Immediately south lies quirky Venice, where you’ll find an eccentric mix of skaters, street acts, buskers and more. Gentrification has had an impact, but there’s still an edgy feel in some areas, and it still remains where to stay in LA for many tourists.
Most people are drawn to Venice Beach; nowhere else does LA parade itself quite so openly, colourfully and aggressively as it does along the Venice Boardwalk, a wide pathway also known as Ocean Front Walk. Year-round at weekends and every day in summer it’s packed with jugglers, fire-eaters, Hare Krishnas, rasta guitar players and, of course, teeming masses of tourists.
Malibu, to the north, has long been immortalised in surfing movies and is perfect for soaking up beach culture, with its ramshackle surf shops and fast-food stands along the Pacific Coast Highway (PCH).
South of Venice, the charmless high-rise condos of Marina del Rey and the faded resort town of Playa del Rey offer little to interest visitors. Head south of LAX, however, and you’ll come to an eight-mile strip of enticing beach towns – Manhattan Beach, Hermosa Beach and Redondo Beach, part of the region known as the South Bay – which are quieter, smaller and more insular than the Westside beach communities.
Visible all along this stretch of the coast and loosely considered part of South Bay, the large green peninsula of Palos Verdes is a high-end residential area, while the roughhewn working town of San Pedro is sited on LA Harbor, which with its municipal LA and Long Beach sections is the busiest cargo port in the country.
Manhattan Beach is a likeable place with healthy, well-to-do air. Hermosa Beach retains a lingering bohemian feel of the Sixties and Seventies in certain spots. Redondo Beach is less inviting than its relaxed neighbours with condos and hotels lining the beachfront, and the yacht-lined King’s Harbor off limits to curious visitors.
Although Orange County, a densely populated region that merges into the southeast of Los Angeles, has long been emblematic of conservative white suburbia, the reality is now a bit different. Certain sections of the county have a tolerant, even progressive, bent, especially in the inland part of the region, and Hispanics and Asians increasingly populate cities like Anaheim, Garden Grove, Santa Ana and Westminster.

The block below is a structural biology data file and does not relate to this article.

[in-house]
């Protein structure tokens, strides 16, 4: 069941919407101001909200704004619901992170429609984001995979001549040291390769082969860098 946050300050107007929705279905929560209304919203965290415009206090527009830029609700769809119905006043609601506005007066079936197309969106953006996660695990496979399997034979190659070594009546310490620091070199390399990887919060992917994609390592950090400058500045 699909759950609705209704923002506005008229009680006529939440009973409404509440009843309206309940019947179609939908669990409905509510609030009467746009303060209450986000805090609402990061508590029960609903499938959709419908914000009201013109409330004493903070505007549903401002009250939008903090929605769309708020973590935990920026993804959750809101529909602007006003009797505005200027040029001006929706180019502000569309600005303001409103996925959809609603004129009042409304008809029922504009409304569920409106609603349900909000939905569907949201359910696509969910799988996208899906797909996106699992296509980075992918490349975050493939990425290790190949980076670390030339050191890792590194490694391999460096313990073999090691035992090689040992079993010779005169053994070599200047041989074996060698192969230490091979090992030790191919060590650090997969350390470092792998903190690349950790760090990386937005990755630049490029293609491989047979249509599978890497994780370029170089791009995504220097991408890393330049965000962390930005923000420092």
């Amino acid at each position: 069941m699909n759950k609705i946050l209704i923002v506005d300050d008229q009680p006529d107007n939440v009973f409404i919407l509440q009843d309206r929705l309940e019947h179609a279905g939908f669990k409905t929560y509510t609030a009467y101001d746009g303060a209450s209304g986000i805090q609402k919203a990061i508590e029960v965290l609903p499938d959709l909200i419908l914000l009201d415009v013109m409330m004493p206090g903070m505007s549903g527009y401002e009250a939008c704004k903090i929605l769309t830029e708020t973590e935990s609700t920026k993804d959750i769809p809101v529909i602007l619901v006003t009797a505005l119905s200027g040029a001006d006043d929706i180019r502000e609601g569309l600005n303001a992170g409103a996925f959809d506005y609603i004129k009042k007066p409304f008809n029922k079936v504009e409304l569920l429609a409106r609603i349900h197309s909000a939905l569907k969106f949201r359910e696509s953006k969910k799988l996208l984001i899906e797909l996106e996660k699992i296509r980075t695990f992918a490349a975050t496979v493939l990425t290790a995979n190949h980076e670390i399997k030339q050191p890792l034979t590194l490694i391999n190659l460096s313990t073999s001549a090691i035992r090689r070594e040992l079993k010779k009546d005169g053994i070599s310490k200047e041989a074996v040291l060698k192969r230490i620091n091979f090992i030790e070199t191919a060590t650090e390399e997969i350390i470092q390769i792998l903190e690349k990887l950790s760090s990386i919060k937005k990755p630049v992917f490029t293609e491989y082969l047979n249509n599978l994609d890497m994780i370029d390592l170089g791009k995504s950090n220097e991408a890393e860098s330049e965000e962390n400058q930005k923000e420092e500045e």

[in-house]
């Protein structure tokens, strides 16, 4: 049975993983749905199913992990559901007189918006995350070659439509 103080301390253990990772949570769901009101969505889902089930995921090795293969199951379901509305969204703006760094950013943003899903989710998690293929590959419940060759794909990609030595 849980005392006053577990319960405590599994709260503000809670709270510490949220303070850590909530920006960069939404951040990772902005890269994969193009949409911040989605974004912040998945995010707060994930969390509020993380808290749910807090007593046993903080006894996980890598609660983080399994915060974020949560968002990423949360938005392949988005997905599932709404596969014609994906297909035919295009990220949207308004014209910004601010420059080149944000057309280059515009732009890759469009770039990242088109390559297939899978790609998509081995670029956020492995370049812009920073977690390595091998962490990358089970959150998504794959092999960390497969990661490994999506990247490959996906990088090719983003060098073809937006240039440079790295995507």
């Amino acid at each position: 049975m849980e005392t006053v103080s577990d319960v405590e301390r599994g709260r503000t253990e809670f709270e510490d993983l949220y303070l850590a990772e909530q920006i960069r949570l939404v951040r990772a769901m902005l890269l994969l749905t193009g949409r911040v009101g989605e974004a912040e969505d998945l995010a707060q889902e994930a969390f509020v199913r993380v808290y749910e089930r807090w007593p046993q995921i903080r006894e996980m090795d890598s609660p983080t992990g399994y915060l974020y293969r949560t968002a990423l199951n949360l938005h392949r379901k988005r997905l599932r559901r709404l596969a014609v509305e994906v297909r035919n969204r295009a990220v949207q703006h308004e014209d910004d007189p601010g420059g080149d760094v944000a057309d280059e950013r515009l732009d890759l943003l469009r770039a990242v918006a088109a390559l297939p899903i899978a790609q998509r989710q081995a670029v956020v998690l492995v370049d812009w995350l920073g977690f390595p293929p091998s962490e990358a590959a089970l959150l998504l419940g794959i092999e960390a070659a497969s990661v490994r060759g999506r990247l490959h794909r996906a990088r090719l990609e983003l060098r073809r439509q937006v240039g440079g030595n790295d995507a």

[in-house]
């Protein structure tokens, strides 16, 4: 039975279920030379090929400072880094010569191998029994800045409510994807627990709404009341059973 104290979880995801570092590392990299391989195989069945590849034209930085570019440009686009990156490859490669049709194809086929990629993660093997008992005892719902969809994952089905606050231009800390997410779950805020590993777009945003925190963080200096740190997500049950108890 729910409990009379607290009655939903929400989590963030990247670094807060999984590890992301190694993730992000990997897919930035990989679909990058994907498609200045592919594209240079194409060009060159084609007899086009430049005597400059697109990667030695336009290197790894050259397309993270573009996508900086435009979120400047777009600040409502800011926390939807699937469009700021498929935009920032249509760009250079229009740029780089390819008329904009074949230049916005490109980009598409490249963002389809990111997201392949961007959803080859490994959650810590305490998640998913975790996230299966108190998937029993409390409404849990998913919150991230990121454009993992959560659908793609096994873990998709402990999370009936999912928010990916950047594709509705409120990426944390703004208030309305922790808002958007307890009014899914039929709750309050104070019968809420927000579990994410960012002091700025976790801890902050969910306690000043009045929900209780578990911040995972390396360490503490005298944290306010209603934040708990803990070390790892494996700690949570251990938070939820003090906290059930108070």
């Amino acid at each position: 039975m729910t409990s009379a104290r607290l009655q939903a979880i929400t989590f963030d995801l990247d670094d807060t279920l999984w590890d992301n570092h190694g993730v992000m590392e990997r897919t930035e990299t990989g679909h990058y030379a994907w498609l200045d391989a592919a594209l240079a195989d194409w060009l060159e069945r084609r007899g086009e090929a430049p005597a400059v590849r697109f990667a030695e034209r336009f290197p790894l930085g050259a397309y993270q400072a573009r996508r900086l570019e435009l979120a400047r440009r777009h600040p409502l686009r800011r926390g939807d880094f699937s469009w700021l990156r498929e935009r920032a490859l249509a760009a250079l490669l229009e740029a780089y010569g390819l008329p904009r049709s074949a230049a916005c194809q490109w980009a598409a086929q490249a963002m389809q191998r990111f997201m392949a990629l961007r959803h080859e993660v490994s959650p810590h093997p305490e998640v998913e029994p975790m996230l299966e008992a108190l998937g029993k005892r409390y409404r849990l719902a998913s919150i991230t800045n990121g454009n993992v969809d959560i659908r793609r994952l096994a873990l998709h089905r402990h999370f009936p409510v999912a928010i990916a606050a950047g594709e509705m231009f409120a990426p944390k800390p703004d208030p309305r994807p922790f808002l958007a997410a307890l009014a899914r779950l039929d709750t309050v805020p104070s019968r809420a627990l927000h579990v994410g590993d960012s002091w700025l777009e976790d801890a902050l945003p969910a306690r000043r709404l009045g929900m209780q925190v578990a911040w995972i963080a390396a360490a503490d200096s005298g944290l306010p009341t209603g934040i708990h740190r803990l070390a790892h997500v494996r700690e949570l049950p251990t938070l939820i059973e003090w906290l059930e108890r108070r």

For most visitors, however, Orange County means Disneyland; even though it only exists on roughly one square mile of land, it continues to dominate the Anaheim area. On the coast, a string of towns from Long Beach to the borders of San Diego County 35 miles south, swanky condos line the sands and the ambience is easy-going and affluent.
As the names of the main towns suggest – Huntington Beach, Newport Beach and Laguna Beach – there are few reasons beyond sea and sand that Orange County is where to stay in LA.
Just northwest of Echo Park, Silver Lake is a fashionable district that was once home to some of Hollywood’s first movie studios, since converted into restaurants and galleries, or at least warehouses and storage units. Walt Disney opened his second studio in 1926 at 2719 Hyperion Ave (now demolished), and the Keystone Kops were dreamed up in Mack Sennett’s studio at 1712 Glendale Blvd (now a storage facility).
The district is also known for its LGBTQ bars, quirky dance clubs and leftist bookstores attracting plenty of hipsters and celebrities – singers Katy Perry, Beck and Tom Waits have all been residents. French writer Anaïs Nin (and husband Rupert Pole) lived at 2335 Hidalgo Ave from 1962 until 1977; the house was designed by Eric Lloyd Wright (grandson of Frank), but it’s not open to the public.
Other than soaking up the scene on Sunset Boulevard, students of architecture should check out some of the area’s other Modernist treasures.
To the north of University of California, across Sunset Boulevard, is the exclusive neighborhood of Bel Air. As the tight-knit community is an enclave of old-money estates for such notables as the Reagans, you won’t get to glimpse more than big front gates and lawns. You can, however, get a peek into the good life at Hotel Bel-Air’s & restaurant, lounge, and gardens, where celebs often linger.
Where to stay in Bel Air:
Just west of Beverly Hills, on the north side of Wilshire Boulevard, Westwood is one of LA’s more user-friendly neighbourhoods, a grouping of low-slung Spanish Revival buildings that went up in the late 1920s under the name Westwood Village. It’s based around Broxton Avenue, along with the nearby campus of University of California, Los Angeles (UCLA), which moved from East Hollywood in 1929.
Because of its ease for pedestrians, the neighbourhood has limited and expensive street parking; for minimum frustration, find a cheap parking lot and dump your vehicle there for a few hours while you explore.
Oil magnate Armand Hammer (see above), was buried in 1990 in a speckled marble tomb sharing the tiny cemetery of Westwood Village Memorial Park with the likes of movie stars Jack Lemmon, Farrah Fawcett, Natalie Wood, Burt Lancaster and Dean Martin, authors Truman Capote and Ray Bradbury, jazz drummer Buddy Rich.
To the left of the entrance in the far northeast corner, Marilyn Monroe, who rests under a lipstick-covered plaque (Playboy Hugh Hefner paid $75,000 for the crypt next to her).
Explore our guide to the most beautiful places in the US to choose your next holiday destination.
Ready for a trip to Los Angeles? Check out the snapshot The Rough Guide to California or The Rough Guide to the USA. If you travel further in the USA, read more about the best time to go and the best places to visit in the USA. For inspiration use the itineraries from The Rough Guide to USA and our local travel experts. A bit more hands on, learn about getting there, getting around the country and where to stay once you are there.
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Top image: Los Angeles skyline with palm trees in the foreground © J Dennis / Shutterstock